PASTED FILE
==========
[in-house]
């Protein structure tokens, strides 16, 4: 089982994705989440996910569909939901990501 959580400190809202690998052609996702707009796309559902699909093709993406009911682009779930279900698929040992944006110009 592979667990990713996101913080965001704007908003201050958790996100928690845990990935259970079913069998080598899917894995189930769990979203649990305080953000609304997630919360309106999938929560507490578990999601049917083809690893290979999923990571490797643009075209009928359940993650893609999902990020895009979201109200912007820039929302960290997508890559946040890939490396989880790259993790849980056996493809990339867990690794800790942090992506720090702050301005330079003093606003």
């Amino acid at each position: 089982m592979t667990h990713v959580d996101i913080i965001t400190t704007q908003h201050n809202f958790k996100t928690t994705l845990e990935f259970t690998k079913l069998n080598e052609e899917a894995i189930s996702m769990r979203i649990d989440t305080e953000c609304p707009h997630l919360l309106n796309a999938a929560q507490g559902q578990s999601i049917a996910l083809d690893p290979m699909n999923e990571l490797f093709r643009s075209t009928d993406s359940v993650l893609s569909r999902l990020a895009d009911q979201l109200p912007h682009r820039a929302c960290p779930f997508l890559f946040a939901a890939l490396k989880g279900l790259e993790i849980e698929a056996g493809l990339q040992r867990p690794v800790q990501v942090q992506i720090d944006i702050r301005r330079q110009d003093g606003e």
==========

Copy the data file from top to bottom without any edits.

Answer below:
[in-house]
């Protein structure tokens, strides 16, 4: 089982994705989440996910569909939901990501 959580400190809202690998052609996702707009796309559902699909093709993406009911682009779930279900698929040992944006110009 592979667990990713996101913080965001704007908003201050958790996100928690845990990935259970079913069998080598899917894995189930769990979203649990305080953000609304997630919360309106999938929560507490578990999601049917083809690893290979999923990571490797643009075209009928359940993650893609999902990020895009979201109200912007820039929302960290997508890559946040890939490396989880790259993790849980056996493809990339867990690794800790942090992506720090702050301005330079003093606003």
């Amino acid at each position: 089982m592979t667990h990713v959580d996101i913080i965001t400190t704007q908003h201050n809202f958790k996100t928690t994705l845990e990935f259970t690998k079913l069998n080598e052609e899917a894995i189930s996702m769990r979203i649990d989440t305080e953000c609304p707009h997630l919360l309106n796309a999938a929560q507490g559902q578990s999601i049917a996910l083809d690893p290979m699909n999923e990571l490797f093709r643009s075209t009928d993406s359940v993650l893609s569909r999902l990020a895009d009911q979201l109200p912007h682009r820039a929302c960290p779930f997508l890559f946040a939901a890939l490396k989880g279900l790259e993790i849980e698929a056996g493809l990339q040992r867990p690794v800790q990501v942090q992506i720090d944006i702050r301005r330079q110009d003093g606003e």